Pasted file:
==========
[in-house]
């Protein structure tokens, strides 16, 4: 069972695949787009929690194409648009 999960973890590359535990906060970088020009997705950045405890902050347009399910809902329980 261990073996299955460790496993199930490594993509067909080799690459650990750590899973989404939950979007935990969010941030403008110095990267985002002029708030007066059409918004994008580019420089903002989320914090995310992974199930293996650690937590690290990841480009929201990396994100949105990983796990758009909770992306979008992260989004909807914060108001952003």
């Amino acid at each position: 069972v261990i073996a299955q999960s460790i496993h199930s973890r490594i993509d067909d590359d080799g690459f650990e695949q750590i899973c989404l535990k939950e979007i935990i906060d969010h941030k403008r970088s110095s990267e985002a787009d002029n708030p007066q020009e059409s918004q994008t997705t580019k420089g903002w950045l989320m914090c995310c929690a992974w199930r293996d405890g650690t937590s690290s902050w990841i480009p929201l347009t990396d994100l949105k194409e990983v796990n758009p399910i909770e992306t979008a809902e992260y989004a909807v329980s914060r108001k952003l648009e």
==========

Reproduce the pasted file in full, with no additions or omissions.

[in-house]
């Protein structure tokens, strides 16, 4: 069972695949787009929690194409648009 999960973890590359535990906060970088020009997705950045405890902050347009399910809902329980 261990073996299955460790496993199930490594993509067909080799690459650990750590899973989404939950979007935990969010941030403008110095990267985002002029708030007066059409918004994008580019420089903002989320914090995310992974199930293996650690937590690290990841480009929201990396994100949105990983796990758009909770992306979008992260989004909807914060108001952003």
């Amino acid at each position: 069972v261990i073996a299955q999960s460790i496993h199930s973890r490594i993509d067909d590359d080799g690459f650990e695949q750590i899973c989404l535990k939950e979007i935990i906060d969010h941030k403008r970088s110095s990267e985002a787009d002029n708030p007066q020009e059409s918004q994008t997705t580019k420089g903002w950045l989320m914090c995310c929690a992974w199930r293996d405890g650690t937590s690290s902050w990841i480009p929201l347009t990396d994100l949105k194409e990983v796990n758009p399910i909770e992306t979008a809902e992260y989004a909807v329980s914060r108001k952003l648009e």